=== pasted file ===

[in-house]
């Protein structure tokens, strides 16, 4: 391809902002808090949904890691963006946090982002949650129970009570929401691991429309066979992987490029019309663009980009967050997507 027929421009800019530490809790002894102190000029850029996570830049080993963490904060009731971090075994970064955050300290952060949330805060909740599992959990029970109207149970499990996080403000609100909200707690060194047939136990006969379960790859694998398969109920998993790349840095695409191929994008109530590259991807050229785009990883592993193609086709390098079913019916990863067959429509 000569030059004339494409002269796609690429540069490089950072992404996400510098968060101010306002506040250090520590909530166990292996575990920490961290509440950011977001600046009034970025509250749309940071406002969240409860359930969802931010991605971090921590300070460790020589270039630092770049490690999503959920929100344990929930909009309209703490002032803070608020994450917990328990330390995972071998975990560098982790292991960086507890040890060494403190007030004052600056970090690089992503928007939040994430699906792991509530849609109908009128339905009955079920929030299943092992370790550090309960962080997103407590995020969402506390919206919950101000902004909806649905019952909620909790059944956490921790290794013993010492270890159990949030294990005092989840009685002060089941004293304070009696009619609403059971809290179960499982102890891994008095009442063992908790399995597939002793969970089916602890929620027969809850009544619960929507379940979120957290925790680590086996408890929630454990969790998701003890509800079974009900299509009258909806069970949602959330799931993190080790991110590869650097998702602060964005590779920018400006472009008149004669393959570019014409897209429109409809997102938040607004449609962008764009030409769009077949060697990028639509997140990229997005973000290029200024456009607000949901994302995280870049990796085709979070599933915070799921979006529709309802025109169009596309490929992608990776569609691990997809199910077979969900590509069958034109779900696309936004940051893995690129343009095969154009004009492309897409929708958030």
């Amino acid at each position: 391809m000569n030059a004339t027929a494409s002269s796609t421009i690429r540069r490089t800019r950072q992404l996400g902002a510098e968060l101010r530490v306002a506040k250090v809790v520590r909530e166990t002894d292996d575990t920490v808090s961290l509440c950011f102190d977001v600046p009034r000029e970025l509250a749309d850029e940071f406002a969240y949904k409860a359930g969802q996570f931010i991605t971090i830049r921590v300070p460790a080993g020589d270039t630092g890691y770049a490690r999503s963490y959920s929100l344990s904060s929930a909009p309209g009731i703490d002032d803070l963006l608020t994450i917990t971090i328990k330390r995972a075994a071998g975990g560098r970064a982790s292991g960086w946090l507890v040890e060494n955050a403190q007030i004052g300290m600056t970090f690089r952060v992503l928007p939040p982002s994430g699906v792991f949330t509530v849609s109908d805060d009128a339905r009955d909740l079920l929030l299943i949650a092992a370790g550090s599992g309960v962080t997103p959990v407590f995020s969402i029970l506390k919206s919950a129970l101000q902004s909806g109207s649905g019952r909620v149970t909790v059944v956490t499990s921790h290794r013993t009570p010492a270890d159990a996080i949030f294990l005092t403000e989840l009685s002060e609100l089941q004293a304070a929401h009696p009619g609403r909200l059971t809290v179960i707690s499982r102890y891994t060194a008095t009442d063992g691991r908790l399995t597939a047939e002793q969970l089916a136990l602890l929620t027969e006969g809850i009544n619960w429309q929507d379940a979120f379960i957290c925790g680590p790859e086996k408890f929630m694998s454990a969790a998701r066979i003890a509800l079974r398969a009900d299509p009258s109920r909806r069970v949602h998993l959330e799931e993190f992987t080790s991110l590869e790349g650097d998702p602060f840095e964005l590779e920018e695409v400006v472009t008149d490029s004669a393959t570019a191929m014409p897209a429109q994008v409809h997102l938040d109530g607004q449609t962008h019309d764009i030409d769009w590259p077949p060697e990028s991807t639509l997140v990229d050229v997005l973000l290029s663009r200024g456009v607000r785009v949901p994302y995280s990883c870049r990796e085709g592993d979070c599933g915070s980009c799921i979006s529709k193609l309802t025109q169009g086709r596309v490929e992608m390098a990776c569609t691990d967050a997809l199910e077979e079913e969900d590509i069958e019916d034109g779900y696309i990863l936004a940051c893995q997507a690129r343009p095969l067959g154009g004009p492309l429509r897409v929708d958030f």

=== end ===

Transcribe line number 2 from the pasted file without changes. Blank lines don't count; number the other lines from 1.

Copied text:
């Protein structure tokens, strides 16, 4: 391809902002808090949904890691963006946090982002949650129970009570929401691991429309066979992987490029019309663009980009967050997507 027929421009800019530490809790002894102190000029850029996570830049080993963490904060009731971090075994970064955050300290952060949330805060909740599992959990029970109207149970499990996080403000609100909200707690060194047939136990006969379960790859694998398969109920998993790349840095695409191929994008109530590259991807050229785009990883592993193609086709390098079913019916990863067959429509 000569030059004339494409002269796609690429540069490089950072992404996400510098968060101010306002506040250090520590909530166990292996575990920490961290509440950011977001600046009034970025509250749309940071406002969240409860359930969802931010991605971090921590300070460790020589270039630092770049490690999503959920929100344990929930909009309209703490002032803070608020994450917990328990330390995972071998975990560098982790292991960086507890040890060494403190007030004052600056970090690089992503928007939040994430699906792991509530849609109908009128339905009955079920929030299943092992370790550090309960962080997103407590995020969402506390919206919950101000902004909806649905019952909620909790059944956490921790290794013993010492270890159990949030294990005092989840009685002060089941004293304070009696009619609403059971809290179960499982102890891994008095009442063992908790399995597939002793969970089916602890929620027969809850009544619960929507379940979120957290925790680590086996408890929630454990969790998701003890509800079974009900299509009258909806069970949602959330799931993190080790991110590869650097998702602060964005590779920018400006472009008149004669393959570019014409897209429109409809997102938040607004449609962008764009030409769009077949060697990028639509997140990229997005973000290029200024456009607000949901994302995280870049990796085709979070599933915070799921979006529709309802025109169009596309490929992608990776569609691990997809199910077979969900590509069958034109779900696309936004940051893995690129343009095969154009004009492309897409929708958030």